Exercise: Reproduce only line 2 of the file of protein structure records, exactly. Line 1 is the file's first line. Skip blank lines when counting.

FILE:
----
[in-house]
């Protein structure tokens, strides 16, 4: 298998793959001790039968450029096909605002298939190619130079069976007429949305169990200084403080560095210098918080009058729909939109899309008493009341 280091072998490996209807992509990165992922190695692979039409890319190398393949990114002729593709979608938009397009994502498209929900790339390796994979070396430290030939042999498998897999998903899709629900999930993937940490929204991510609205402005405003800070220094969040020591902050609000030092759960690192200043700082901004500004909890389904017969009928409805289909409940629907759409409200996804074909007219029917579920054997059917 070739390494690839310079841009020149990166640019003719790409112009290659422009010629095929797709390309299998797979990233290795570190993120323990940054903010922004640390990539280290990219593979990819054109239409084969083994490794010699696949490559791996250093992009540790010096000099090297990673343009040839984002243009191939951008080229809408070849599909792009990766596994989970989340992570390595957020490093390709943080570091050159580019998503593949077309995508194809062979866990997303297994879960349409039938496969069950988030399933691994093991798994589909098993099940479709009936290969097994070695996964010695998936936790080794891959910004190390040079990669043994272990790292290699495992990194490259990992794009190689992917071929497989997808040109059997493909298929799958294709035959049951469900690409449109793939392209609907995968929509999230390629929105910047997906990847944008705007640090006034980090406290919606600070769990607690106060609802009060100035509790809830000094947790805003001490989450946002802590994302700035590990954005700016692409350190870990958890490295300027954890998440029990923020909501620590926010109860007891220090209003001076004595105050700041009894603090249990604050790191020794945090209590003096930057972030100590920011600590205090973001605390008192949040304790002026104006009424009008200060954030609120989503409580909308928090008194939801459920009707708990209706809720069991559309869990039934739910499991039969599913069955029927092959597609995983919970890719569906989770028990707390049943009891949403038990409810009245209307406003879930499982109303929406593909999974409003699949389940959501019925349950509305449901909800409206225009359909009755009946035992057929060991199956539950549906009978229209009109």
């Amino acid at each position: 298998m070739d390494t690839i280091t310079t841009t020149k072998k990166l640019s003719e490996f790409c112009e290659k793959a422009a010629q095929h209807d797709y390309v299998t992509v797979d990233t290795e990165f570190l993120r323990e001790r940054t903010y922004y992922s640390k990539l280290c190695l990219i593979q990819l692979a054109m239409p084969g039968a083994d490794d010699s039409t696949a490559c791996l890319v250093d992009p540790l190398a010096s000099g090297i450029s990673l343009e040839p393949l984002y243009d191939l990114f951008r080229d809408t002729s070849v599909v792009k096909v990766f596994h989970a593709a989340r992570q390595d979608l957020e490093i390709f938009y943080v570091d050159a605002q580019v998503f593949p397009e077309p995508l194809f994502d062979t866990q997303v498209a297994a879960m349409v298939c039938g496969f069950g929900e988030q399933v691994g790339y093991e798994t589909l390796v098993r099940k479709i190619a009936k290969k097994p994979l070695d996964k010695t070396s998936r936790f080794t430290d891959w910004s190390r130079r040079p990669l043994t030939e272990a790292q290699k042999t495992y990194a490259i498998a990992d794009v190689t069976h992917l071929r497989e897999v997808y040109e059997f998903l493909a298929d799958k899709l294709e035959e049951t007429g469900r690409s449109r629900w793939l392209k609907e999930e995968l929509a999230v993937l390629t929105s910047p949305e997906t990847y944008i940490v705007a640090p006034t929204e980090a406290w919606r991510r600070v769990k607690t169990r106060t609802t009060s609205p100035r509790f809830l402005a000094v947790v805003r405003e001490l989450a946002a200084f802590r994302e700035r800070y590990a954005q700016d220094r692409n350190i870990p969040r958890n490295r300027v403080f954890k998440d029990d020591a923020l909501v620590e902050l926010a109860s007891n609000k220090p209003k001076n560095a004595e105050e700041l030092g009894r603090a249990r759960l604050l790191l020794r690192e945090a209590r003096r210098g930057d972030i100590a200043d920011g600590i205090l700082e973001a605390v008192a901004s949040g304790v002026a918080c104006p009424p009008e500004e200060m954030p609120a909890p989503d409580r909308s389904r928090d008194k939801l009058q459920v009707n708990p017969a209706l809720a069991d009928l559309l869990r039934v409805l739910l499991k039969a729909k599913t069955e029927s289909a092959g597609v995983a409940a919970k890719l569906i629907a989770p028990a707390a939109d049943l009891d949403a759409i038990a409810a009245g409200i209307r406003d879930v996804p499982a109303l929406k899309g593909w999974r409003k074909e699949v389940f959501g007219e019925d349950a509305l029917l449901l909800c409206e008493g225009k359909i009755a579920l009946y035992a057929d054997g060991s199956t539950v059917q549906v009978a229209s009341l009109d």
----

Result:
């Protein structure tokens, strides 16, 4: 298998793959001790039968450029096909605002298939190619130079069976007429949305169990200084403080560095210098918080009058729909939109899309008493009341 280091072998490996209807992509990165992922190695692979039409890319190398393949990114002729593709979608938009397009994502498209929900790339390796994979070396430290030939042999498998897999998903899709629900999930993937940490929204991510609205402005405003800070220094969040020591902050609000030092759960690192200043700082901004500004909890389904017969009928409805289909409940629907759409409200996804074909007219029917579920054997059917 070739390494690839310079841009020149990166640019003719790409112009290659422009010629095929797709390309299998797979990233290795570190993120323990940054903010922004640390990539280290990219593979990819054109239409084969083994490794010699696949490559791996250093992009540790010096000099090297990673343009040839984002243009191939951008080229809408070849599909792009990766596994989970989340992570390595957020490093390709943080570091050159580019998503593949077309995508194809062979866990997303297994879960349409039938496969069950988030399933691994093991798994589909098993099940479709009936290969097994070695996964010695998936936790080794891959910004190390040079990669043994272990790292290699495992990194490259990992794009190689992917071929497989997808040109059997493909298929799958294709035959049951469900690409449109793939392209609907995968929509999230390629929105910047997906990847944008705007640090006034980090406290919606600070769990607690106060609802009060100035509790809830000094947790805003001490989450946002802590994302700035590990954005700016692409350190870990958890490295300027954890998440029990923020909501620590926010109860007891220090209003001076004595105050700041009894603090249990604050790191020794945090209590003096930057972030100590920011600590205090973001605390008192949040304790002026104006009424009008200060954030609120989503409580909308928090008194939801459920009707708990209706809720069991559309869990039934739910499991039969599913069955029927092959597609995983919970890719569906989770028990707390049943009891949403038990409810009245209307406003879930499982109303929406593909999974409003699949389940959501019925349950509305449901909800409206225009359909009755009946035992057929060991199956539950549906009978229209009109």